Wednesday, November 17th, 2010...6:47 am
The Japanese Maple Tree
This has been a spectacular fall for the Japanese maple species Acer japonicum and Acer plamatum. As TheGardenLady drives around her area, she is “blown away” with this year’s fall colors. This is the first time I remember seeing so many of the lace leaf or cut leaf form that have fall colors that are such a brilliant orange. Of course, the red Japanese Maple species are also gorgeous. And with the blue sky and the yellows, reds and oranges of the other trees-Nature’s painting this fall is brilliant.
TheGardenLady’s neighbor has had a Japanese maple in his yard all the years this garden lady has lived in her house. His is a relatively tall Japanese Maple, about 20 feet tall, with red leaves that turn an even more dazzling red in the fall. This GardenLady never had success planting the seedlings that she was given from that tree. So she gave up trying.
But Nature never gave up planting the Japanese Maples in my yard. Many seedlings have often blown into my yard, and as over the years I have enriched my soil with mulch and horse manure, a number of these maples have sprouted and are now growing in my yard. I now have 4 fairly large Japanese Maples. The interesting thing is that not all those seedlings seem to have come from my neighbor’s yard. One seems to be from a tree a block away and the fourth tree with its green leaves fringed in red has a parentage that is a mystery to me.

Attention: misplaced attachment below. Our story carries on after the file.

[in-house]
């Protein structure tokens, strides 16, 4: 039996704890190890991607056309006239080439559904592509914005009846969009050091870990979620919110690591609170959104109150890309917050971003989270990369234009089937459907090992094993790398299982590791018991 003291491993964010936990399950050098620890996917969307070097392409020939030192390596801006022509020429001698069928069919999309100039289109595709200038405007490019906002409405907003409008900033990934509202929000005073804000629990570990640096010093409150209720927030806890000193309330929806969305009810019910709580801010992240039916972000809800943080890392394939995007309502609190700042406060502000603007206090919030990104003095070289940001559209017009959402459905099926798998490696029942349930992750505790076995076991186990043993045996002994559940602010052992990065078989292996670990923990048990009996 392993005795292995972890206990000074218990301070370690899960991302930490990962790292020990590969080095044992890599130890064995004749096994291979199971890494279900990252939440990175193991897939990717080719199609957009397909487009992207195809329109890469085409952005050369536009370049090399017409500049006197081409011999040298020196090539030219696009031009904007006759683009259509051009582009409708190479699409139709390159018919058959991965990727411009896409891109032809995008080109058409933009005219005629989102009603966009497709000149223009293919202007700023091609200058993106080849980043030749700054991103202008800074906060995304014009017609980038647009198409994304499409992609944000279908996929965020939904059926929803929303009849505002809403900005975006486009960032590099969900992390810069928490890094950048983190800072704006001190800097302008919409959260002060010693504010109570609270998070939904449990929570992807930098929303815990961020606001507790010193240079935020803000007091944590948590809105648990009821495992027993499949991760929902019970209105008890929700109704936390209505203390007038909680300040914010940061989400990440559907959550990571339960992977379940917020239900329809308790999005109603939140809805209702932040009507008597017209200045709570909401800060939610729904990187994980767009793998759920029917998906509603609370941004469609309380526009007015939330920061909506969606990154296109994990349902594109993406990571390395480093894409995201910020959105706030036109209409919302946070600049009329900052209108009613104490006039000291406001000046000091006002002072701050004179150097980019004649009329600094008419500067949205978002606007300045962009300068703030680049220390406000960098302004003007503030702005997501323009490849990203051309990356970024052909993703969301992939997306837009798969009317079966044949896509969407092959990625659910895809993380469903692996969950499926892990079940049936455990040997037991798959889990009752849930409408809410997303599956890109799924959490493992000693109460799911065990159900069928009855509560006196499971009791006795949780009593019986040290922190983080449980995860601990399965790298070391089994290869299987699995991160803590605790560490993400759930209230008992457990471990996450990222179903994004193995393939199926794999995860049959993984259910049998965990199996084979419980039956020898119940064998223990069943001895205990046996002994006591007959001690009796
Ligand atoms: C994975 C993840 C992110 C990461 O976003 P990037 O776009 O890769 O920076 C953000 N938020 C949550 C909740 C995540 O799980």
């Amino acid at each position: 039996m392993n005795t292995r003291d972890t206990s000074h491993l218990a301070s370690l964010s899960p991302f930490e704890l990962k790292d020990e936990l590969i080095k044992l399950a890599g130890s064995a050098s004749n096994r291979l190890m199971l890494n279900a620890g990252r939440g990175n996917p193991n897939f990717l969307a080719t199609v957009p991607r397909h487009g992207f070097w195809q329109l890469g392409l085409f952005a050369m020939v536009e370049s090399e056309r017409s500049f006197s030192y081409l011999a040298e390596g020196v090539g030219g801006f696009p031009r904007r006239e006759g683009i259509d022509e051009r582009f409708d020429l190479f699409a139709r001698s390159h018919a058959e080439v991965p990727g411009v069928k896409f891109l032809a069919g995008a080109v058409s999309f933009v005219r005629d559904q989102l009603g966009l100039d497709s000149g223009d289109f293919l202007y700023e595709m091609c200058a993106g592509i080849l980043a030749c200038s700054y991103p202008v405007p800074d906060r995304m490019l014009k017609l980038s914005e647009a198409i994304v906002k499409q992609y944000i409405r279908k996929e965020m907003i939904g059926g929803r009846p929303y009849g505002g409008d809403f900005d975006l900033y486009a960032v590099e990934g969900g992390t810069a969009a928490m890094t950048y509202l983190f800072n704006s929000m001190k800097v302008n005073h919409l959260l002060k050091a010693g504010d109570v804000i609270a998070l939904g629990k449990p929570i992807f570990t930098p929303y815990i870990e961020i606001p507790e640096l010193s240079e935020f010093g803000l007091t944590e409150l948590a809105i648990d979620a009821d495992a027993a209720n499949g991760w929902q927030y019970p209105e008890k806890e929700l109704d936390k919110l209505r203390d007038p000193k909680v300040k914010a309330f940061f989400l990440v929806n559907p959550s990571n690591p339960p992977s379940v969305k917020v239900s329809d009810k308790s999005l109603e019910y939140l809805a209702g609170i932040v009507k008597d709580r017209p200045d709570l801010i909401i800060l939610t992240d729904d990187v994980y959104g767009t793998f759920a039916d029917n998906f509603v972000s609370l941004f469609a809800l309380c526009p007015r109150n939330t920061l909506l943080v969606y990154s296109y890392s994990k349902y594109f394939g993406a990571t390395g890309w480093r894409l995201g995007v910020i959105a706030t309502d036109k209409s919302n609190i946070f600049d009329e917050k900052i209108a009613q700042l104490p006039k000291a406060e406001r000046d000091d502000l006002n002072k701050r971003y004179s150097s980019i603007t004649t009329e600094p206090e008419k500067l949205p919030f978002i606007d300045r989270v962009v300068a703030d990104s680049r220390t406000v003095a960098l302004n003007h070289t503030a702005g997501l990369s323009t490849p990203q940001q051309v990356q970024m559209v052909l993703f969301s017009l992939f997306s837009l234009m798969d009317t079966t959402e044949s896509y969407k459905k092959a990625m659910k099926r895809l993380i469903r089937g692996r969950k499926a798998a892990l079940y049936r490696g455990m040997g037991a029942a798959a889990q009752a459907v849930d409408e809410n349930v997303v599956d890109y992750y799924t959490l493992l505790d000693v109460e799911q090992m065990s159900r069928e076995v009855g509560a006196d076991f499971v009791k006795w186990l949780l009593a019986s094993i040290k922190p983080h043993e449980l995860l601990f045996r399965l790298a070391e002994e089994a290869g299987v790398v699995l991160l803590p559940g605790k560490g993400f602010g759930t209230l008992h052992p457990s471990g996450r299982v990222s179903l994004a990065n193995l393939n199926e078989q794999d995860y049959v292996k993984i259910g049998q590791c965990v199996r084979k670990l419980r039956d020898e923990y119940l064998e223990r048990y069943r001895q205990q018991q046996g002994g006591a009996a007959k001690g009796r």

Though I have read that the same tree can produce seedlings that produce differences in the coloration of the trees, so only nature knows which trees are the parents. See here.
Because Japanese horticulturalists have been selecting and cultivating both Acer Japonicum and Acer plamatum for over 300 years, gardeners have an amazing selection of these shrubs or small trees with a wide range of unique leaf form, color and shape to choose from for your landscaping needs. You can find some to plant in containers if you don’t have a large yard or if you want to have a tree on your deck or patio. You can pick some Acers that like sun to those that will live with almost full shade. You can pick some that are hardy to minus twenty degrees. They seem to tolerate a wide range of pH but like good drainage. You can even find some to create your own Bonsai trees. See here.
There are so many nurseries that specialize in Japanese maples, that you can find the perfect maple for you. Online one site I enjoyed looking at because of the wonderful pictures as well as their information is this. When looking at all the photos it seems too difficult to choose only one.